The Bureau of Vital Statistics of the State Department of Health and Rehabilitative Services, P.O. Box 210, Jacksonville, Florida 32231, has custody of birth and death records filed from January 1917 to date.
Death records begin about 1877, but the first state law mandating registration of deaths was passed in 1899, and records before 1917 are spotty. It is always wise to check with city health departments. Some years ago, for example, the St. Augustine Health Department deposited a number of "death certificates and burial permits" written on scraps of paper, prescription blanks, etc., for the late 1870s and early 1880s with its local historical society library.
Taken from Florida, Ancestry's Red Book by Lyn Scott and Gary Topping, edited by Alice Eichholz. (Salt Lake City, UT: Ancestry Incorporated, 1992).
This database is an index to deaths that occurred in North Carolina between 1908 and 2004. This index was created by three agencies.
The first portion was created by Ancestry from microfilm copies of county death indexes obtained from the North Carolina State Archives and Records Section (see the bottom of this page for a list of counties and years covered). Records from this portion WILL include an IMAGE of the corresponding microfilm record. Be sure to view this image when it is available as additional information about your relative (such as volume and page number of death certificate) may be listed on it.
The second portion of this index is statewide and covers the years 1968-1996. It was obtained by Ancestry from the North Carolina Department of Health and Human Services. This portion of the index does NOT include any images.
The third portion of this index is also statewide but covers the years 1997-2004. It was obtained by Ancestry from the North Carolina State Center for Health Statistics. This portion of the index also does NOT include any images.
The following information is included in this database:
Note: An "*" denotes information that may be available for all records. All other information may only be listed for records from 1968-1996.
Where to Go From Here:
Death records are important records for genealogists because generally they provide details about an individual's death as well as details about an individual's life. With the information gathered from this index you might be able to obtain a copy of the original death record from the North Carolina Office of Vital Records, the State Archives, or the Register of Deeds in the county where the death occurred (see extended description for more information about this). It is important to use information obtained from this database to locate your ancestor in the original records that this index references, as usually additional information is contained in the original record that could further benefit your research.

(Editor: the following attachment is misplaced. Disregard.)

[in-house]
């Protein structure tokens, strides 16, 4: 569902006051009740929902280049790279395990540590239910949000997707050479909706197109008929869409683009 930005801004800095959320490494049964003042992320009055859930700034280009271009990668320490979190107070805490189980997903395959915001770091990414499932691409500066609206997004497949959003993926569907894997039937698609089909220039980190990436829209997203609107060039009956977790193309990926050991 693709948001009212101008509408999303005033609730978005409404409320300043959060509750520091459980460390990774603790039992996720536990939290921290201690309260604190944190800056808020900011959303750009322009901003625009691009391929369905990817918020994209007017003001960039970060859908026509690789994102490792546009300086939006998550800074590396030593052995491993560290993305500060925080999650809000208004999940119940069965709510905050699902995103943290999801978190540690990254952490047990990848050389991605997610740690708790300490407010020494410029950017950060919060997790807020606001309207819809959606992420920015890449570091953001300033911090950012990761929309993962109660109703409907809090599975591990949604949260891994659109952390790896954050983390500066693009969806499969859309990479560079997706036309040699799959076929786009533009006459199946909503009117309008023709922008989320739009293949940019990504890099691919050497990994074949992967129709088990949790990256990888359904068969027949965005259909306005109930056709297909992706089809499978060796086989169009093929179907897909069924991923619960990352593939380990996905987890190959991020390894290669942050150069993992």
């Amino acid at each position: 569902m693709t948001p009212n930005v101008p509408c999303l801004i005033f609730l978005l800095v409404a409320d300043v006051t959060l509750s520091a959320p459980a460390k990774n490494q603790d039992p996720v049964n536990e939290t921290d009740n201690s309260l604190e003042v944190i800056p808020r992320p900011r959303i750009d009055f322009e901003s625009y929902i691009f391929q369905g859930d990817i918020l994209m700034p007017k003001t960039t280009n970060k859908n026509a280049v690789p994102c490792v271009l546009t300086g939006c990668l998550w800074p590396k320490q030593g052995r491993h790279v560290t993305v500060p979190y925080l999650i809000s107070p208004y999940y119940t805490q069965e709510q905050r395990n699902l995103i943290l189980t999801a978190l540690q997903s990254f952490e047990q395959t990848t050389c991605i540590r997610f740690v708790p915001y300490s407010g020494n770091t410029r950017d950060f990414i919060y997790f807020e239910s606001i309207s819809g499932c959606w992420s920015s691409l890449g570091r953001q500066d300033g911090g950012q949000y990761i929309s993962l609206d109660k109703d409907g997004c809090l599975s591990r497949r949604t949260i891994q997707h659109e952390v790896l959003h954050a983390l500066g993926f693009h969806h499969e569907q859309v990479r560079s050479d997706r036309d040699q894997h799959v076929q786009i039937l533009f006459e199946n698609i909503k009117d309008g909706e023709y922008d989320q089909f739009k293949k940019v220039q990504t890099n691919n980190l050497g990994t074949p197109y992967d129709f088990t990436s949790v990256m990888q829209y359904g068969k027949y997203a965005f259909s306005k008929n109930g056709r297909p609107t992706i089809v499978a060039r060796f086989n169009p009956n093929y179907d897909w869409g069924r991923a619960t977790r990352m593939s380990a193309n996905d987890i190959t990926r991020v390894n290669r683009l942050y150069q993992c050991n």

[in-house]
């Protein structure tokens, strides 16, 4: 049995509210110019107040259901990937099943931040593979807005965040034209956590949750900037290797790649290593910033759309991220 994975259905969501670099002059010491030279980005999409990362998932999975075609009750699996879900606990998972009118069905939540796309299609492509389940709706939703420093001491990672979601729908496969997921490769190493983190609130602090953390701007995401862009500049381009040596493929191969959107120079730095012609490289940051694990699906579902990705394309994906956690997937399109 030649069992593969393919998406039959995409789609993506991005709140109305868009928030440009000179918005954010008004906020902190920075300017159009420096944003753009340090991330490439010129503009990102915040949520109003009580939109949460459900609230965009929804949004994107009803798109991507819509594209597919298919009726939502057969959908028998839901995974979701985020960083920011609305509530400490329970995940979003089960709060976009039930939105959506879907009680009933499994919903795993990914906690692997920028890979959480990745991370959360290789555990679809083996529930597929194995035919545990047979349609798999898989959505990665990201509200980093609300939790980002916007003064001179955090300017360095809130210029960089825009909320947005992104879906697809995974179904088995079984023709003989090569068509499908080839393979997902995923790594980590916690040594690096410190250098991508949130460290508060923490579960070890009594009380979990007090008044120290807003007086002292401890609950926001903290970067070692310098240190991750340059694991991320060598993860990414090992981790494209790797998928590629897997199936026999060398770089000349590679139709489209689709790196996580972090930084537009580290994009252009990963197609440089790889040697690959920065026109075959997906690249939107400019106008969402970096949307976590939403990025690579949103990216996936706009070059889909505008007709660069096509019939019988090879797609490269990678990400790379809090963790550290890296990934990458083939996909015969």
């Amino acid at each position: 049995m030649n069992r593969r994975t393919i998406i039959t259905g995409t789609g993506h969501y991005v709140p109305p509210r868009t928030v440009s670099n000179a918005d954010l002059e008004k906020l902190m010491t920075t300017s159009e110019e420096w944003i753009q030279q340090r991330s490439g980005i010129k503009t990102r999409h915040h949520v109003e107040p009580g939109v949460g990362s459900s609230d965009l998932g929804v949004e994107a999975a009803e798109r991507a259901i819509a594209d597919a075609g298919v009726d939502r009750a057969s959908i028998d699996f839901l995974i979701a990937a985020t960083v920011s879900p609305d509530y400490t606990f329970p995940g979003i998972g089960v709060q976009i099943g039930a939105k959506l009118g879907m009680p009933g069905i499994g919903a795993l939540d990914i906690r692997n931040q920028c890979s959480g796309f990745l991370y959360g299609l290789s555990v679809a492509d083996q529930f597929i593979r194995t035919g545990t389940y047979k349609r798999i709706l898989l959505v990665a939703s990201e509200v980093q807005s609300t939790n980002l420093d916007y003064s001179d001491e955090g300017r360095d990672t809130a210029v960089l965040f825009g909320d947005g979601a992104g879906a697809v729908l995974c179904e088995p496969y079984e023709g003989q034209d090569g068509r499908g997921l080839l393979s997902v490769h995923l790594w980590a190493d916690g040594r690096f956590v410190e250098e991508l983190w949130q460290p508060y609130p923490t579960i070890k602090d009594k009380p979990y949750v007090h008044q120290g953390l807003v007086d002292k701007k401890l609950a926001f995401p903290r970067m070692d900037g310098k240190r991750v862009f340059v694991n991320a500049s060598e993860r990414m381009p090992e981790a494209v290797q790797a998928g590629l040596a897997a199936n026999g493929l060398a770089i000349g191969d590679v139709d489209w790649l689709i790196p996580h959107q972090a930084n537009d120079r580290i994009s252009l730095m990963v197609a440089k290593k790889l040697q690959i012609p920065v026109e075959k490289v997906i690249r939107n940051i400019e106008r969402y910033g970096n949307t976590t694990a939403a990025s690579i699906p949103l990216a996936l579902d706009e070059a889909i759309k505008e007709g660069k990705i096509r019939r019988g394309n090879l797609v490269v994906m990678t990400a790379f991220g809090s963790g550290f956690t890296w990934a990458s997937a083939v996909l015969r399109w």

More About North Carolina Deaths:
On 10 March 1913, the North Carolina General Assembly ratified an act requiring the registration of births and deaths in the state; virtually full compliance was achieved by 1920, with some delayed birth records for earlier dates eventually added. The indexes to these records are available in the county where the event took place or on microfilm at the North Carolina State Archives and the Family History Library (FHL) in Salt Lake City.
Copies of death records can be obtained from the office of the County Register of Deeds and from the Office of Vital Records (North Carolina Department of Health and Human Services, Office of Vital Records, 1903 Mail Service Center, Raleigh, NC 27699-1903). The North Carolina State Archives also has death certificates for those who died between 1913 and 1955 on microfilm in the Search Room. The microfilm collection of the FHL has death certificates (1906-1994); still births (1814-1953); fetal deaths (1960-1974), and an index (1906-1967).
Taken from Johni Cerny and Gareth L. Mark, "North Carolina," Red Book ed. Alice Eichholz (Provo, Utah: Ancestry, 2004).
Why can't I see the Social Security Number?
Counties and Years that have Images:
Below is a list showing the counties and year ranges for which there are images of the microfilmed indexes from the State Archives included in this database:
North Carolina County Codes:
Note: In some parts of this index, the county of death was recorded as a numeric code. In these cases, when you view the image, you will see the county written in that way. For your reference, the county code translations are provided below following the county name:
This database is an index of more than 2.7 million deaths recorded by the state of Georgia from 1919 to 1998. Georgia's registration of births and deaths on the state level began in 1919. The index includes the name of the deceased, the volume of the certificate number, the death date, the race of the deceased, the deceased's gender, the county of death, the death certificate number, the date the certificate was filed, and the deceased's age.
This database is an index of deaths recorded by the state of Minnesota from 1908 to 2002. The registration of births and deaths on the county level began in 1870, however, state-level registration of deaths in Minnesota did not begin until 1908. The index includes:
Note: Each entry may not contain all of this data.
Non-certified death certificates may be orderd from the Minnesota Historical Society for a small fee of $8. For information on ordering non-certified death certificates visit the Minnesota Historical Society website. If a certified death certificate is needed please visit the Minnesota Department of Health website for more information. The Department of Health can also issue non-certified certificates. However, the fee is slightly more expensive than that of the Historical Society.
Death records are usually a good source of genealogical information. Modern death certificates have not been standardized throughout the United States, but, like birth certificates, most of them contain the same types of information. Most death certificates include the deceased's name, sex, race, date of death, age at the time of death, place of death, date of birth, place of birth, marital status, name of spouse, Social Security number, occupation, residence, father's name, mother's name, cause of death, and place of burial. However, always remember that death records are only as accurate as the knowledge of the person who provided the information. Be sure to find out who the informant was and what kind of relationship he had with your deceased ancestor to determine how well he would have known your relative. Many informants are unaware of the name of parents or are unsure about dates and places of birth. Always try to find additional information about parents and dates and places of birth whenever possible.